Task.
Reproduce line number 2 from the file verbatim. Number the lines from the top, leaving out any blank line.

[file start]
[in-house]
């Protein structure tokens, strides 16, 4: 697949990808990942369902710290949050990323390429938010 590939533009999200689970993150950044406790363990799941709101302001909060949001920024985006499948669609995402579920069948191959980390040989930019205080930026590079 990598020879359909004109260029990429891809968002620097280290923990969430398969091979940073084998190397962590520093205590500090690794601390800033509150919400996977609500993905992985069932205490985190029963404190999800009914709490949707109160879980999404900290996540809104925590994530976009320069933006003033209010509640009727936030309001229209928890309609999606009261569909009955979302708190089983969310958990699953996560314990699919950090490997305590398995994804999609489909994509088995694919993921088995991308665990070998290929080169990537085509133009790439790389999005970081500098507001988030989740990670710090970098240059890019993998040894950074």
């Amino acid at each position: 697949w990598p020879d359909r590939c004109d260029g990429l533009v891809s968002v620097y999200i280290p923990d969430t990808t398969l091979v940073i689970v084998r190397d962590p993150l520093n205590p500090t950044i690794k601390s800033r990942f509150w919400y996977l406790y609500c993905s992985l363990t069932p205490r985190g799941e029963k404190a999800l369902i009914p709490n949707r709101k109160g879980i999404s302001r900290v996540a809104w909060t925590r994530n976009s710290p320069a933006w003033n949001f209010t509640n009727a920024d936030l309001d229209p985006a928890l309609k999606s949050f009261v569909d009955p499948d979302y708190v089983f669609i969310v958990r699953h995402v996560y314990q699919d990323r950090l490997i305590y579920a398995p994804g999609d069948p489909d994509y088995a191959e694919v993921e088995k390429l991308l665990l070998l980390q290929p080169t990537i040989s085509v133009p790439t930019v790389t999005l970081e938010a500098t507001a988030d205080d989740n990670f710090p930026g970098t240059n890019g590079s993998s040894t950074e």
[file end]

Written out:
């Protein structure tokens, strides 16, 4: 697949990808990942369902710290949050990323390429938010 590939533009999200689970993150950044406790363990799941709101302001909060949001920024985006499948669609995402579920069948191959980390040989930019205080930026590079 990598020879359909004109260029990429891809968002620097280290923990969430398969091979940073084998190397962590520093205590500090690794601390800033509150919400996977609500993905992985069932205490985190029963404190999800009914709490949707109160879980999404900290996540809104925590994530976009320069933006003033209010509640009727936030309001229209928890309609999606009261569909009955979302708190089983969310958990699953996560314990699919950090490997305590398995994804999609489909994509088995694919993921088995991308665990070998290929080169990537085509133009790439790389999005970081500098507001988030989740990670710090970098240059890019993998040894950074």